Brace yourselves. This is quite a doozy. I can’t even begin to tell you what kind of a ruckus I caused at lunch when I read this column from an African American, nationally syndicated writer in today’s print edition of the Dallas Morning News.
Star Parker tells us that Rick Warren’s faith forum was a bad idea because we shouldn’t be mixing faith and politics.
We have institutions for civic and political forums – the press, universities, town halls, etc. If they’re not delivering well, let the marketplace work to improve what we’re getting. But this is not the job of pastors or churches. If it is, where do we go to learn about good and evil?
What exactly is going on in America when our obsession is to cleanse every inch of public space from religion, yet somehow we think it is appropriate to bring a presidential political forum into church?
Our world is turning upside down. Rather than raising our public and private lives to a higher moral standard, we’re politicizing religion. It’s actually worse, I think.
The pretense of neutrality is really a left-wing illusion. It’s a sleight of hand to buy into relativism and somehow Mr. Warren seems to have fallen into the trap.
There’s more …I’m not quite sure what to say about this mind-blowing observation. “The pretense of neutrality” is a “left-wing illusion?” Really?
Let’s forget for just a moment that the right wing and the Republican party still hold a death grip on evangelical Christians. The best is still to come.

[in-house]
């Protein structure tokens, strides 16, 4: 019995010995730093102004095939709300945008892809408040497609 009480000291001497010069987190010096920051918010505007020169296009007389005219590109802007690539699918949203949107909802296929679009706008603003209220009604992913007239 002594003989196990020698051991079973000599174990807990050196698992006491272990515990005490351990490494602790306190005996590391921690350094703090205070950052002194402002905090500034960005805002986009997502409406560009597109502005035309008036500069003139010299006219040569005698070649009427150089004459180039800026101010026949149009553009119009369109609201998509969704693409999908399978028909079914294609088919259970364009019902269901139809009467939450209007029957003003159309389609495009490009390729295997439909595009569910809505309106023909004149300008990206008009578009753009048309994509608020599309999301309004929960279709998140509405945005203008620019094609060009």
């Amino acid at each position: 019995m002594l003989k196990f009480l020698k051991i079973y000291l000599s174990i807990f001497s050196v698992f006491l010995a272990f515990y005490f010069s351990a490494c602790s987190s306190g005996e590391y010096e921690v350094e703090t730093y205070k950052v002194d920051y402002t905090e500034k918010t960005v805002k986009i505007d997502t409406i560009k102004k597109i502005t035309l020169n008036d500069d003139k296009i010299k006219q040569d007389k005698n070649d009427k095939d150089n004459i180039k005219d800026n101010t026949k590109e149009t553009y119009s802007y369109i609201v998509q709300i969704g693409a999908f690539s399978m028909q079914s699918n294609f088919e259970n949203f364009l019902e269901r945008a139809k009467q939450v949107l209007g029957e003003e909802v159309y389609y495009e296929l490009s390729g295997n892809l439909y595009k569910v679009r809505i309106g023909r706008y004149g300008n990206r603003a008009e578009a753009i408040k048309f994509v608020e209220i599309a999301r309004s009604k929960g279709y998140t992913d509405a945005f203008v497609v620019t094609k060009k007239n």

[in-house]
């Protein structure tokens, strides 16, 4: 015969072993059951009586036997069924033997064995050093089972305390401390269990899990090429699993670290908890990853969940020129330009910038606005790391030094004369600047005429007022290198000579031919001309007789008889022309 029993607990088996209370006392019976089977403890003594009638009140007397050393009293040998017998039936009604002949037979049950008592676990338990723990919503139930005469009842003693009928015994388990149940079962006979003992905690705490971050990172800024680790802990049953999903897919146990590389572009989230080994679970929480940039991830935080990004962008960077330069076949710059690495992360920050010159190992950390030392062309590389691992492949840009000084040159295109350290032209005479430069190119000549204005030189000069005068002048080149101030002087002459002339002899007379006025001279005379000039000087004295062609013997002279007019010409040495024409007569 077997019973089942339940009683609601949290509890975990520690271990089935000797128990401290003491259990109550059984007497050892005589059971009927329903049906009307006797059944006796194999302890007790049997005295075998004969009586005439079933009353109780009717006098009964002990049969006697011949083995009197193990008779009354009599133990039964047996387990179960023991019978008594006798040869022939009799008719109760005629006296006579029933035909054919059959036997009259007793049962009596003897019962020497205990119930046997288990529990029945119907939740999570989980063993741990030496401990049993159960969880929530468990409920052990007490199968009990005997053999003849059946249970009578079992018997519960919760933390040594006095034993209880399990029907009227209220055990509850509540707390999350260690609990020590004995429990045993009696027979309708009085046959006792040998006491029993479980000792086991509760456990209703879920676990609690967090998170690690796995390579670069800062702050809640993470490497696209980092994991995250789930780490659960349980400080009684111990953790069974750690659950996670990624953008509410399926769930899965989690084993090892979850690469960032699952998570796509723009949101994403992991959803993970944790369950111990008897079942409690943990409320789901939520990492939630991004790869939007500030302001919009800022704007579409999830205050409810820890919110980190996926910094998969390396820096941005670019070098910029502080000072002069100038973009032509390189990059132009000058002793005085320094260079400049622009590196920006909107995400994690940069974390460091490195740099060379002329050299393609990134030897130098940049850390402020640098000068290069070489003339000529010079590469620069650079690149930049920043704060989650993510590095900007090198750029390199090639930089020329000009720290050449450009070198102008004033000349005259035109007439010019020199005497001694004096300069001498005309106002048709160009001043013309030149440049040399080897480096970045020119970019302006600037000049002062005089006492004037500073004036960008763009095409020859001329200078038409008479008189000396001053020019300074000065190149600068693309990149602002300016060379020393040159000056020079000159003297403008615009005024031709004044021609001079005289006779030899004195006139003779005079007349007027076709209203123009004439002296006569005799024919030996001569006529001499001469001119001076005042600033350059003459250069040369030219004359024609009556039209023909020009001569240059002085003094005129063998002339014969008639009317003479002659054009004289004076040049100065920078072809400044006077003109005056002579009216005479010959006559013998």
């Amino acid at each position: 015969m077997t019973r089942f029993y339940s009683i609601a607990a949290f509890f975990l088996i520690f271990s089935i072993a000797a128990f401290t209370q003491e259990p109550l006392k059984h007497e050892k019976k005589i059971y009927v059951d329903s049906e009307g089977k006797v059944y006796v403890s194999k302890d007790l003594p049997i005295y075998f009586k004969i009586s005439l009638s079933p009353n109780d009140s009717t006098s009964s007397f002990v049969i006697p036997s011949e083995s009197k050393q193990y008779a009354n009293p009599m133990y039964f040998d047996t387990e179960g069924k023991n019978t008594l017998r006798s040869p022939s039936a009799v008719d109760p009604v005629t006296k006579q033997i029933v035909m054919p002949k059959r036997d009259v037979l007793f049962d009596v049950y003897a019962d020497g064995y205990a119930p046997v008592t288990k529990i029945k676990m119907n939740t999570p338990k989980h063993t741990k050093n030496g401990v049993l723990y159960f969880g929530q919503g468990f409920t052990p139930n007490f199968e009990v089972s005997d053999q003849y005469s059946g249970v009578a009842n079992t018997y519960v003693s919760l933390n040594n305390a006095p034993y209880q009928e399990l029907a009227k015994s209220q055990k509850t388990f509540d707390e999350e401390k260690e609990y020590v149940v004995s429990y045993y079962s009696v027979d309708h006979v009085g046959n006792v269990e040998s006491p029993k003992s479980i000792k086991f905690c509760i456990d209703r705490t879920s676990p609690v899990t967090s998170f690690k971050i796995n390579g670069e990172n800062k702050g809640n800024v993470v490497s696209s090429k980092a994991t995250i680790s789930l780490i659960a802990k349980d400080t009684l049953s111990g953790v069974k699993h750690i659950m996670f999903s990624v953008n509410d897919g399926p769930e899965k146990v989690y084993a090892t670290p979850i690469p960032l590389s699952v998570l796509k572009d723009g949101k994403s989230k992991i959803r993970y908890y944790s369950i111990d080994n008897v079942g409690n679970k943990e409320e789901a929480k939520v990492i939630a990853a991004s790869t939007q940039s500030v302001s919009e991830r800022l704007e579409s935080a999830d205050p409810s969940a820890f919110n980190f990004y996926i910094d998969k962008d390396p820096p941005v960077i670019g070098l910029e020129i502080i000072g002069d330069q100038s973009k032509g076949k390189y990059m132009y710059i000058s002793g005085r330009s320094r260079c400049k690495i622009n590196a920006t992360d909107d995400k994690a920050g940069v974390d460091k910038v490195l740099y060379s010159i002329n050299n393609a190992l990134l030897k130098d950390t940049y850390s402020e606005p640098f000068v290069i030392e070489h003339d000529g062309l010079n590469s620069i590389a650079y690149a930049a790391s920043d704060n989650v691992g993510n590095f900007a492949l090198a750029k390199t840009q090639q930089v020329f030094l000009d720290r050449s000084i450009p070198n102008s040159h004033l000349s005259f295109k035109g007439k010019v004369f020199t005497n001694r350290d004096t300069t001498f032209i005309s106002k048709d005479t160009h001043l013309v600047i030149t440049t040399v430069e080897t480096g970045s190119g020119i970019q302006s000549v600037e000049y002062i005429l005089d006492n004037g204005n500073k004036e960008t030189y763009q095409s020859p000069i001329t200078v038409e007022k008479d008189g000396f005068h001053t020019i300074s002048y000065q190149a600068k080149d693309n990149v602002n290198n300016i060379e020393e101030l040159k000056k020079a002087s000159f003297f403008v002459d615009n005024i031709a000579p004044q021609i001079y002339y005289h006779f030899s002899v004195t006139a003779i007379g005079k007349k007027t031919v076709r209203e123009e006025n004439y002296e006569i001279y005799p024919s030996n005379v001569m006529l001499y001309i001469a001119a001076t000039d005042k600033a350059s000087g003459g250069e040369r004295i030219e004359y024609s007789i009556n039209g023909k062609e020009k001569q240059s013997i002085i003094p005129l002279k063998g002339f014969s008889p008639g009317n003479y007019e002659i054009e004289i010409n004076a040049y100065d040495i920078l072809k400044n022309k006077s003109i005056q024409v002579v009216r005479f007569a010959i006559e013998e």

When a pastor hosts a political candidate who has a 100 percent rating by NARAL Pro-Choice America and a zero percent rating by the National Right to Life Committee, he gives legitimacy to that candidate. When legitimacy is given to a line of reasoning that says that poverty and AIDS are symptoms of anything other than moral breakdown, the relativist views of the left are justified.
To a disproportionate measure, when we are talking about poverty and AIDS in America, we are talking about black communities. These communities are in disarray because of moral ambiguity. They not only need moral clarity and leadership, they crave it.
That’s right kiddos. You’re HIV positive and are impoverished because you have no sense of moral direction. Maybe if we all prayed a little harder, we could wish it all away. Believing that African Americans are disproportionately affected by poverty and HIV because of anything beside moral clarity isn’t being left-wing, Ms. Parker. It’s called being rational and grounded. Black Americans have been discriminated against historically and systemically, including (and perhaps especially) in the areas of public health and welfare.
And have I any need to list the number of aggressively politicized pastors who have been hell-bent on promoting exclusively conservative politics?
We need political leaders who are more moral, not church leaders who are more political.
For anyone to assert that Barack Obama isn’t making a bold and unprecedented attempt to reach out to black communities in ways that haven’t been tried before is missing the forest for the trees.